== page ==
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Churchkhela - A Sweet From The Caucasus

Georgian Churchkhela

Today I’m going to tell you about a  Georgian sweet that a relative of mine recently brought us from the Caucasus. Despite its name, it has nothing to do with the church; it is a sausage-shaped sweet that (to my mind) looks a little bit gross yet tastes good.

Churchkhela is made by dipping strings of nuts or dried fruits into thickened grape juice with addition of flour; then Churchkhelas are dried in the sun or in a dry ventilated place. The grape juice that coats the filling is rubbery and very dense; it has a mildly sweet flavour and a subtle fruity smell.

This sweet is also made in Armenia, I’ve eaten it in the Crimea, and I’ve heard that they have an analogous sweet in Turkey. The variety I’ve had in the Crimea had a thinner coating of juice and was coloured into bright yellow, red, or purple. The Churchkhela I got from Georgia looks more natural, and the thickened juice is more tender. This variety has walnuts inside:

Walnut Churchkhela

Each Churchkhela has a funny “tail”:

Georgian Churchkhela

The string can be easily pulled out before you eat the sweet. You can either bite into the whole Churchkhela or cut it into small pieces:


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Category: Product Reviews, The Caucasus



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21 Responses

  1. Looks interesting, like a sausage. Never seen it before, or maybe I did and thought it was sausage:)

    • Alina says:

      Three-Cookies, hehe yes I thought these were sausages when I first saw them in the Crimea :) I thought something like “hmm, yellow sausages, strange” :D

  2. Colleen says:

    YUM! I must try this! though I feel that mine will have more than just a funny tail :D

  3. kat says:

    looks interesting!

  4. Thats an interesting sweet which looks like non-vegetarian food :) Glad you shared the info.

  5. That is soooooo interesting and looks tasty. LOVE your site. It really broadens my horizons. :)

    • Alina says:

      Awww thank you Jenny :-* I’ve been swamped with work (and housework) recently so I’m reviewing interesting products while I have no new recipes to share :-)

  6. T K says:

    I know them. They are delicious! Where can I get them in the USA or Canada?

  7. Yuliya says:

    I’ve had these before in Armenia, as well. And as a child I was hesitant to try them, because they don’t look appetizing at all, but after I tried, I couldn’t stop! they are addictive! Not to mention the excuse that they are sort of “health food” because of the nuts and fruits ;)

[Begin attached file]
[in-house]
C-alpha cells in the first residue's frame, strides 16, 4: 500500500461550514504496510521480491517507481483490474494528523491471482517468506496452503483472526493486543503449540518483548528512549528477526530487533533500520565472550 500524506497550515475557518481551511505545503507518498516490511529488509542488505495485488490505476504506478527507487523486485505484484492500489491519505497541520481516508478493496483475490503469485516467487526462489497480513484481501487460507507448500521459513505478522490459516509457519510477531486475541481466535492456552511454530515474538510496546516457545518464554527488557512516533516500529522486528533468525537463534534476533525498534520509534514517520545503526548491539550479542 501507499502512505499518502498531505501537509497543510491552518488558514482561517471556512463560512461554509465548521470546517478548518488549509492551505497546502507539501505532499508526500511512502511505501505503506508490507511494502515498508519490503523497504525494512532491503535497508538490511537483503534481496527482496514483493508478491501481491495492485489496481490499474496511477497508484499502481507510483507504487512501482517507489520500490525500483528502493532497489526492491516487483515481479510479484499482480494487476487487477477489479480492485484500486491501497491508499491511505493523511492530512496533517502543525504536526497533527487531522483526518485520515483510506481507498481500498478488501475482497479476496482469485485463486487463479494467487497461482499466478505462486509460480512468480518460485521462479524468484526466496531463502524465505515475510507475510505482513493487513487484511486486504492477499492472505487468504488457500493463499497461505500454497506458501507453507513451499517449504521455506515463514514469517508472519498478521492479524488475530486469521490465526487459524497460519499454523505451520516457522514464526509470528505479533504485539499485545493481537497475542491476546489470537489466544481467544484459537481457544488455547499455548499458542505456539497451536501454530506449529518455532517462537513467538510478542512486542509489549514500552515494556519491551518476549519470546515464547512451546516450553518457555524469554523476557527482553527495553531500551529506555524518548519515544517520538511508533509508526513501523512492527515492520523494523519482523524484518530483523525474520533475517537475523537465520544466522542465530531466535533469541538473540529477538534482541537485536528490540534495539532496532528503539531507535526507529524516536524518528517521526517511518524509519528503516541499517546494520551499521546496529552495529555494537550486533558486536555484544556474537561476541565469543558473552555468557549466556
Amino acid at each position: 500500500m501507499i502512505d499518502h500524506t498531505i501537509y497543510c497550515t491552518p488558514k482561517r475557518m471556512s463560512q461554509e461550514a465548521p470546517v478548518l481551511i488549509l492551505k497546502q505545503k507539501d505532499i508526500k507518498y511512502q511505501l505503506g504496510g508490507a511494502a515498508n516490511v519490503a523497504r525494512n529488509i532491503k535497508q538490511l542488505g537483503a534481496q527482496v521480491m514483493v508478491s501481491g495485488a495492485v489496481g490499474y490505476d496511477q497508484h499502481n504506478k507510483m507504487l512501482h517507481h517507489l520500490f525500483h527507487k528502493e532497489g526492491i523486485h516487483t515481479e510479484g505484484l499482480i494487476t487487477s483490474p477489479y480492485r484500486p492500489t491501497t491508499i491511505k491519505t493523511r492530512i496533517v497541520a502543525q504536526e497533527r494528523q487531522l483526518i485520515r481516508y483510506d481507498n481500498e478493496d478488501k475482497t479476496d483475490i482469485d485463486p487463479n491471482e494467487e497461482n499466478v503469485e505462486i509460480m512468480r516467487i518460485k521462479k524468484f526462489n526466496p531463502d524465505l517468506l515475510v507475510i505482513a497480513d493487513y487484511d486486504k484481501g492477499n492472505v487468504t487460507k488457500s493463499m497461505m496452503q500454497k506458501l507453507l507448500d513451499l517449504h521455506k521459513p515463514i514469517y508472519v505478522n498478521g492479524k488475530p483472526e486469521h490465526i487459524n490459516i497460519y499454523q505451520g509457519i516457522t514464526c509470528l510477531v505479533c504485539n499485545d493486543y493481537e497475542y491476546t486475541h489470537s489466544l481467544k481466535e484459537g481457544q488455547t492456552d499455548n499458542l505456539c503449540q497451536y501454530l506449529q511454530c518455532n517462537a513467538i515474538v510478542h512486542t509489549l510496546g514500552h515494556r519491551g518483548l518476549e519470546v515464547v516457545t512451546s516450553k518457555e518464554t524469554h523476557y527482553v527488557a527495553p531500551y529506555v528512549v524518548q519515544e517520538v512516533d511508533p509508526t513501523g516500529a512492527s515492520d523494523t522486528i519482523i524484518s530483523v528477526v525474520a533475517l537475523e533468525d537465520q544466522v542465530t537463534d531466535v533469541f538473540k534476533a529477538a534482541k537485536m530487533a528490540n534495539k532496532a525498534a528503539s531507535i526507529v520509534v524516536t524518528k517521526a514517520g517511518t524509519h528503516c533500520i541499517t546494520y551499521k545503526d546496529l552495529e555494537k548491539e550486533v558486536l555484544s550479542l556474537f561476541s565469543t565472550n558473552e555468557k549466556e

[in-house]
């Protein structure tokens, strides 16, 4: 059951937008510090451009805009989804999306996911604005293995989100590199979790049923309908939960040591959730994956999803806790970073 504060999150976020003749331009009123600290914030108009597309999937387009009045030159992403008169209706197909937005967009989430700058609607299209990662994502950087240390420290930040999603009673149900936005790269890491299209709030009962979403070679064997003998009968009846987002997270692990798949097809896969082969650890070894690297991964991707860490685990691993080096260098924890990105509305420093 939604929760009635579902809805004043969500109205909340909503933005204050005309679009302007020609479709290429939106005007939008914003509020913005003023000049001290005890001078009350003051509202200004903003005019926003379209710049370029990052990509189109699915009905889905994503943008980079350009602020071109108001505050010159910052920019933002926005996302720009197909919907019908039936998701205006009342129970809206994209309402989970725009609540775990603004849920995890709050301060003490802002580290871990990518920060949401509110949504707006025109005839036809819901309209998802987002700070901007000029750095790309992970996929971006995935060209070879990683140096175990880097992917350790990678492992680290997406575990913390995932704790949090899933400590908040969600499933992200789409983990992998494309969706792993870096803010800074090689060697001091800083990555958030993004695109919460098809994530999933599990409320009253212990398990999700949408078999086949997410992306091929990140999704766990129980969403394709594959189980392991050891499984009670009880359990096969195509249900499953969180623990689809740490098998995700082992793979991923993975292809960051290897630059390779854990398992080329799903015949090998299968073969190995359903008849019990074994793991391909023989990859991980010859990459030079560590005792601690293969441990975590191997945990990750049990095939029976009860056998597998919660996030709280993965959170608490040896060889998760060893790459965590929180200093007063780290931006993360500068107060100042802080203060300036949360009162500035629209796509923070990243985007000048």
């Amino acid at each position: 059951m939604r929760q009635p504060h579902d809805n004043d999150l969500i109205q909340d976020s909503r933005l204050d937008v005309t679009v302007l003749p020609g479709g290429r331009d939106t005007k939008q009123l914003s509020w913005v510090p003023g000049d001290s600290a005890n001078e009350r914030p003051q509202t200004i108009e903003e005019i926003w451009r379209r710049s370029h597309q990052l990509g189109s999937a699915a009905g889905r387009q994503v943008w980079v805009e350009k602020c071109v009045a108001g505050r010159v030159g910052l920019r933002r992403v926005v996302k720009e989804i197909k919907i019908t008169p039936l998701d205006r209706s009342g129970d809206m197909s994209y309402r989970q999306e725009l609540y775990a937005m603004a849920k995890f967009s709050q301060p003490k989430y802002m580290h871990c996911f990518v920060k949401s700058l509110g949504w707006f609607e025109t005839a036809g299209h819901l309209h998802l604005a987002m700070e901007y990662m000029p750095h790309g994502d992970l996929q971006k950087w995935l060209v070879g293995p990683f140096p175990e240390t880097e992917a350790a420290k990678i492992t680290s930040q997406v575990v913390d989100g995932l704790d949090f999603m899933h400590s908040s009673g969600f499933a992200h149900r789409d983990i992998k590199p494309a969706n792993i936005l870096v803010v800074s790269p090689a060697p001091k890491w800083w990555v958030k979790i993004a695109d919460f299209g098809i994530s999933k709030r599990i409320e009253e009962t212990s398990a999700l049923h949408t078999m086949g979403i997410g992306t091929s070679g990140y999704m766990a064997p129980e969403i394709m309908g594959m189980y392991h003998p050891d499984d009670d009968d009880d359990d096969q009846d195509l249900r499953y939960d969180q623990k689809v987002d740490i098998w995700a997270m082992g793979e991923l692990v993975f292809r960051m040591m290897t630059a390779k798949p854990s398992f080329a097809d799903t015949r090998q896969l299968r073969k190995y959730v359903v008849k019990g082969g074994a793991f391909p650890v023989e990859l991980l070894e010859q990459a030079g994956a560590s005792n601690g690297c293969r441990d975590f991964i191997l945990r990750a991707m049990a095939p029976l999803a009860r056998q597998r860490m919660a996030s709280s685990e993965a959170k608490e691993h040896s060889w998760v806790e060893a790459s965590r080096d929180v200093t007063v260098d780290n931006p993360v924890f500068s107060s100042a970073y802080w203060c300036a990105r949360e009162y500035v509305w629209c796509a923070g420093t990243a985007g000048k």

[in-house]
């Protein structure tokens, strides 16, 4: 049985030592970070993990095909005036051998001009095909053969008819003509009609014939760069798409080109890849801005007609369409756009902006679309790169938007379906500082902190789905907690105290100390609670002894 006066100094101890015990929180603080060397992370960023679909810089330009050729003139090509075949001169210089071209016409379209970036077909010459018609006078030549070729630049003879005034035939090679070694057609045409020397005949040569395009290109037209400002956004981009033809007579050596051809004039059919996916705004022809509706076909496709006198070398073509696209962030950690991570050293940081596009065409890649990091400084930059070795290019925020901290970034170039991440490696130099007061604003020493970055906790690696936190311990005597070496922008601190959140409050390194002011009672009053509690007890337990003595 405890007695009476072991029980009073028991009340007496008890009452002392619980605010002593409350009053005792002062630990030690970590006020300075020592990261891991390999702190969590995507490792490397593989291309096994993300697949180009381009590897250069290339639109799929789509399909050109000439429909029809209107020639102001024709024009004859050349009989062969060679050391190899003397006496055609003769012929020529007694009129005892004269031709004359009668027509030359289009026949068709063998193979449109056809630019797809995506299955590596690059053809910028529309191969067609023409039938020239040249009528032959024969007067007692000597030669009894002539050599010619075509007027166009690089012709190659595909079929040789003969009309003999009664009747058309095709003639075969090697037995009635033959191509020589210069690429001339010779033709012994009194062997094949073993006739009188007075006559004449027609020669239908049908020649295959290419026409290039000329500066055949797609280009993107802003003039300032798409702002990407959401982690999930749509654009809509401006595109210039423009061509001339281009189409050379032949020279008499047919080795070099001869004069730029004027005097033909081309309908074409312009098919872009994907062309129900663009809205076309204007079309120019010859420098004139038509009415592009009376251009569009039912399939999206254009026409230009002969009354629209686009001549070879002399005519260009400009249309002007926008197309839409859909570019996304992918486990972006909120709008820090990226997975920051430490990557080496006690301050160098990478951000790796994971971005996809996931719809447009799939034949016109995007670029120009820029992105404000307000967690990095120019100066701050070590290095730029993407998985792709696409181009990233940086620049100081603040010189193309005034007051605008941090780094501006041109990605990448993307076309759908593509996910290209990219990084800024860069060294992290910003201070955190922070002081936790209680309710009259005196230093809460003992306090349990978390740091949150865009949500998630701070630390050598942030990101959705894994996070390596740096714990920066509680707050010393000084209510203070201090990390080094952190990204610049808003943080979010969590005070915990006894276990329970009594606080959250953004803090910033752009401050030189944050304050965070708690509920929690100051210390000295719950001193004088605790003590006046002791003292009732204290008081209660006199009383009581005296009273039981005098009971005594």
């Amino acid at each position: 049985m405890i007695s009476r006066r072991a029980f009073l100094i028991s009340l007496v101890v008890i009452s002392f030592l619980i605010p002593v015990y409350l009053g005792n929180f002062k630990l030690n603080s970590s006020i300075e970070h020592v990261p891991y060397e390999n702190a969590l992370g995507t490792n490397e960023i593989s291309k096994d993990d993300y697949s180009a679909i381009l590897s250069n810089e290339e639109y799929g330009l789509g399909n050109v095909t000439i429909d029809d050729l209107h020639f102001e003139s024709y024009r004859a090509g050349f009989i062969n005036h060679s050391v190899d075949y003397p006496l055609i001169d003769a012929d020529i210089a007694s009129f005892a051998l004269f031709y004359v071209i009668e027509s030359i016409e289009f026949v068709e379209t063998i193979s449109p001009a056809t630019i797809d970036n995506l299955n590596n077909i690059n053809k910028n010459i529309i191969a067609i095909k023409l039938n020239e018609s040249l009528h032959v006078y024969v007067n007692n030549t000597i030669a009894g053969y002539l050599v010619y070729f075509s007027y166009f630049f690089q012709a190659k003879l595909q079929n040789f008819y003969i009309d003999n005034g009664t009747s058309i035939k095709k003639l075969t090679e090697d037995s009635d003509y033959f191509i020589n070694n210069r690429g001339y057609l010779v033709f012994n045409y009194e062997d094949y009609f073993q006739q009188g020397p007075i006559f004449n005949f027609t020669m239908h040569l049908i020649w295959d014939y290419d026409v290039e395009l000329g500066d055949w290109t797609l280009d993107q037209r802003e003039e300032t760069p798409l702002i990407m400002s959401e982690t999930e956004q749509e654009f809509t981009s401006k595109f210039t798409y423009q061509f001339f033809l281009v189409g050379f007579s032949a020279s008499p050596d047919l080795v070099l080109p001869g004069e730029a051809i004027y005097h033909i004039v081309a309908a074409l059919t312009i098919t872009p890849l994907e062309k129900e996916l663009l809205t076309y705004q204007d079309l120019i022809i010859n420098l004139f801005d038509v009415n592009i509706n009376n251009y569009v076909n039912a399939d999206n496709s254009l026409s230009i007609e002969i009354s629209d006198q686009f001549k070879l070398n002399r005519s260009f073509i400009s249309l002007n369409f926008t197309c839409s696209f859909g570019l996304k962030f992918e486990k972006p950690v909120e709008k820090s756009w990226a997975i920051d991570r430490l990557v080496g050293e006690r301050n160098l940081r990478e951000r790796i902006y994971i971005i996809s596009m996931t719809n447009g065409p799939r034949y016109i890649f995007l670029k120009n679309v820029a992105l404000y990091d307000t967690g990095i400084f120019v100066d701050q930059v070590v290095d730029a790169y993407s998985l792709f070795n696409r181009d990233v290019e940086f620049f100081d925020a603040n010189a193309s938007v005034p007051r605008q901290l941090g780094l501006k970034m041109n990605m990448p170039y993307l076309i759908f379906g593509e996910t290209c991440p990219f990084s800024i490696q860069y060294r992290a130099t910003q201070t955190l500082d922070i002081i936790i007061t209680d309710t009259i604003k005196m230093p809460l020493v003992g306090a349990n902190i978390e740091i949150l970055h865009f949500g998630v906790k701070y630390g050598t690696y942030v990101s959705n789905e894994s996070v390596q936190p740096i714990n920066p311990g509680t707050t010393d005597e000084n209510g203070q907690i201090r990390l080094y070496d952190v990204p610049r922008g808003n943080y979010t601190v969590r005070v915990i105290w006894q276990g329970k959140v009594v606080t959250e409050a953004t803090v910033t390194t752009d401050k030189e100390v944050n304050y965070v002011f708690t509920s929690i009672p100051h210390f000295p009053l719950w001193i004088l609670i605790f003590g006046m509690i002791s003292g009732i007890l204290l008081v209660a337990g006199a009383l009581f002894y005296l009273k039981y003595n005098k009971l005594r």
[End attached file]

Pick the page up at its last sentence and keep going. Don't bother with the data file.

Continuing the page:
8. Artur says:

    I made some and I am trying to sell it on ebay and on etsy, if someone wants to try it please visit etsy and search sujux or churchkhela.

    thank you

  9. Artur says:

    Hi everyone I am making and selling it on ebay and on etsy,
    you can visit
    and buy if you want
    thank you


  10. [...] vezmite len tak do ruky a môžete si z nej odhryzávať… S tou klobáskou som nežartoval. Na jednom ruskom foodblogu som videl čurčilu, ktorá vyzerala úplne ako [...]

  11. JohnnyFox says:

    Had some this weekend in Allaverdi Monastery in Georgia and it was SO delicious the monks gave me some to bring home, but I know I’ll need more! Will search it on eBay

  12. Giorgi says:

    Its Georgian Sweet Churchkhela(ჩურჩხელა)very delicious belive me! but as everything you need to try good one ;) maybe you’ll find well made churchkhela in only Georgia made by peasants..
    but it is also on Amazon

  13. Natasha says:

    When I was little, in Moscow we would buy it from kiosks everywhere (people from the Caucus really knew how to make them!). It was such a treat. When I moved to US, I started finding them in specialty shops. I love recreating my childhood by eating all the nostalgia food. This post reminded me that I should buy some Churchkhela again :)

  14. irina says:

    Churchkhela isn’t armenian it’s georgian sweets.but these people thieves.they steal beginning from history finishing cookery.don’t believe them.go to this site and look.

  15. irina says:

    photos on your site represents georgian churchklela

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